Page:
Sunday, December 07, 2008

Looking Like Lagos

Recently, I re-read a foreword written by Creed O'Hanlon for a US non-fiction book on marketing, Living Brands by Raymond Nadeau. O'Hanlon is one of those rare thinkers who approaches problems outside their conventional contexts and comes up with ideas that, even when they're not immediate solutions, suggest new ways to go about finding them. In other words, they're the sorts of ideas that work best in unstable times.
The following excerpt is obviously relevant to artists worrying about surviving a recession that will endure – and deepen – over the next eighteen months:
Much of so-called ‘smart’ thinking about marketing today is undone by a pervasive disregard for people’s individual capacity for unpredictability. The fatal flaw of many ‘designed’ environments, both physical and virtual – and for me, an ‘environment’ can be anything from a web page, TV ad or a computer game to a living space, a shopping mall or a household appliance – is that consideration for aesthetics and technology comes first, the expressive, improvisational nature of human functionality second. They lack not just basic utility, but soul.
Intuitiveness is missing, and instead of our awareness being enhanced, our minds and senses are overloaded. Too often, too, real creativity has been replaced by what Malcolm McLaren has called, “a karaoke world, a world without a point of view... it is a virtual replay of something that has happened before: life by proxy – liberated by hindsight, unencumbered by the messy process of creativity and free of any responsibility.”
The result: media and humanity have become, somehow, disconnected.
Which is why, these days, I find myself arguing for some kind of benign chaos, and abandoning a measure of organisation and structure (both inherent in the definition of ‘design’) to allow for more random, unmediated patches of unmanaged response and purposelessness – even just plain silence – in consumer marketing.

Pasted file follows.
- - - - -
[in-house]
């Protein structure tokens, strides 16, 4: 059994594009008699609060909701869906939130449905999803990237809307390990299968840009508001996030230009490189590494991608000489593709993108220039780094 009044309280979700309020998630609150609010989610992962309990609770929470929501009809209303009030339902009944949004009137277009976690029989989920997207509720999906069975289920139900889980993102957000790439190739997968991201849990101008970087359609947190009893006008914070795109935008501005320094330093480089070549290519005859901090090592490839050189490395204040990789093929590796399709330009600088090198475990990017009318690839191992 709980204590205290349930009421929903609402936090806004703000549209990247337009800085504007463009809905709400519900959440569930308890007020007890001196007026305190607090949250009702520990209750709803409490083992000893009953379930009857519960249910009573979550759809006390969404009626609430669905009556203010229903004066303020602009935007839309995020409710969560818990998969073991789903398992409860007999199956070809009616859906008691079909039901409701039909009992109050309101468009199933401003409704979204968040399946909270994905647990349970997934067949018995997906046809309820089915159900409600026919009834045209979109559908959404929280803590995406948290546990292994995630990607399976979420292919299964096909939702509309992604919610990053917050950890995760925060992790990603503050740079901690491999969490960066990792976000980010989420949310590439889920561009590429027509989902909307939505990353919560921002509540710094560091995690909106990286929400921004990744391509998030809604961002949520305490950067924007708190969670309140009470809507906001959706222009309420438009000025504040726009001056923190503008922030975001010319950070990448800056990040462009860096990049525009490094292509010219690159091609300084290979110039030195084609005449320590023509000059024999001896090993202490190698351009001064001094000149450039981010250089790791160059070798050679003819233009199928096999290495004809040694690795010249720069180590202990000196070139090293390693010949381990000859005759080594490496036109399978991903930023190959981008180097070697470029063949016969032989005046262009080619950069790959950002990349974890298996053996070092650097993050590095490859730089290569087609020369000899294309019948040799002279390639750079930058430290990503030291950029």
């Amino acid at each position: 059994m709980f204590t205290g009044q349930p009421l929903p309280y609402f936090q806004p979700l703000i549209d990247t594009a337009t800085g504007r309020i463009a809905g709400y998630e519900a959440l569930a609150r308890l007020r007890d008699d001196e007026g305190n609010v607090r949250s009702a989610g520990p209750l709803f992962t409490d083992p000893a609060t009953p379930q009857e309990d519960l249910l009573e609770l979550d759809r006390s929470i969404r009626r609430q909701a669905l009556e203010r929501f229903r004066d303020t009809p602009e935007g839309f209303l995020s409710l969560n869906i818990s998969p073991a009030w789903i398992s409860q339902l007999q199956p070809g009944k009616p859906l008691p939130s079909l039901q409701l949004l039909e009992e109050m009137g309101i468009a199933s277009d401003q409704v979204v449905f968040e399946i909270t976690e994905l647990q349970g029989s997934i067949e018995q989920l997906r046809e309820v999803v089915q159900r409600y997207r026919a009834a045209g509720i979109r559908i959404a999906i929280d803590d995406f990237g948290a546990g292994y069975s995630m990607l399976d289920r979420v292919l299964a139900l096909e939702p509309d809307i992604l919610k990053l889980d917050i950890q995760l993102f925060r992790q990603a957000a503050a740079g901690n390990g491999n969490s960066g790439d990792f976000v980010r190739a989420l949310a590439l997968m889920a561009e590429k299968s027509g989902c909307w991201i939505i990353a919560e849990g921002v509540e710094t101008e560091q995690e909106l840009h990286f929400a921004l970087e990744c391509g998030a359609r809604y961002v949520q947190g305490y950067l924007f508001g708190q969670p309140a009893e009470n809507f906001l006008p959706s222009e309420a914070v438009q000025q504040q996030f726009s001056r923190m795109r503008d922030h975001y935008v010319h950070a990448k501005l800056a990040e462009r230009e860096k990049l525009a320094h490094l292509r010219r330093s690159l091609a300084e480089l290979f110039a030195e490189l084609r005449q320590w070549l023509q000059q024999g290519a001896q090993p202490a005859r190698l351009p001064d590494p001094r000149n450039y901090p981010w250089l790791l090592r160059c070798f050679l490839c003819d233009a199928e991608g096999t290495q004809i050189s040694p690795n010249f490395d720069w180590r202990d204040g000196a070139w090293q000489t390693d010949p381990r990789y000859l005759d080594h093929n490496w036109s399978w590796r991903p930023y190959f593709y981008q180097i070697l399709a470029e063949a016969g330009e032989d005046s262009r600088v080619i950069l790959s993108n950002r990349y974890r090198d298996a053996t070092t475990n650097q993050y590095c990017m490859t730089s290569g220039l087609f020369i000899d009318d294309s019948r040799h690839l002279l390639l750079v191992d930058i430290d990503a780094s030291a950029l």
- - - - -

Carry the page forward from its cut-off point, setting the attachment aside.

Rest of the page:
We’re reminded by post-modern social thinkers that the emphasis on design nowadays is inextricable from the emergence of shopping as the primary culture of developed societies. More and more products compete for our attention, and each has to communicate a unique distinction to capture a jaded consumer’s attention. The trouble is, the context (design) often overwhelms the content (substance) and the consumer, who is drawn by the context, is left dissatisfied and frustrated. Which makes them harder and harder to reach. It becomes a self-negating cycle: design rather than substance is used to attract and briefly sustain the consumer’s attention. Its allure fades and ends up disappearing into the irritating white noise that surrounds our lives. And the disappointed consumer, still compelled by a search for meaning, moves onto the next thing.
Marketers and product managers too often think of their markets as somehow orderly, navigable, the result of a coherent architecture, rather like the cities of Brasilia, the capital of Brazil, or Canberra, the capital of Australia (both of which were purpose-built as their nation’s capitals but suffer from a sterility that compels a degree of both individual isolation and collective dysfunction). In fact, most markets are like Lagos in Nigeria.
If you have seen any recent photos of this city, you’ll immediately understand what I mean: freeways and main roads unfinished and blocked by cars for which they have become temporary parking lots or shanty towns or makeshift bazaars; repurposed for social and commercial interaction, they’re no longer useful as arteries for any kind of mechanized traffic, but they work in other, different and maybe better ways.
Interestingly, in 1999 and 2000, the Dutch architect Rem Koolhaas and the Harvard Design School’s Project on the City studied Lagos and the total breakdown of basic infrastructure and civil order there that defy all conventional wisdom on how cities develop. He wrote, “We resist the notion that Lagos represents and Afircan city en route to becoming modern... Rather, we think it possible to argue that it represents an extreme and paradigmatic study of a city at the forefront of globalizing modernity.
“That is to says, Lagos is not catching up with us. Rather, we may be catching up with Lagos.”

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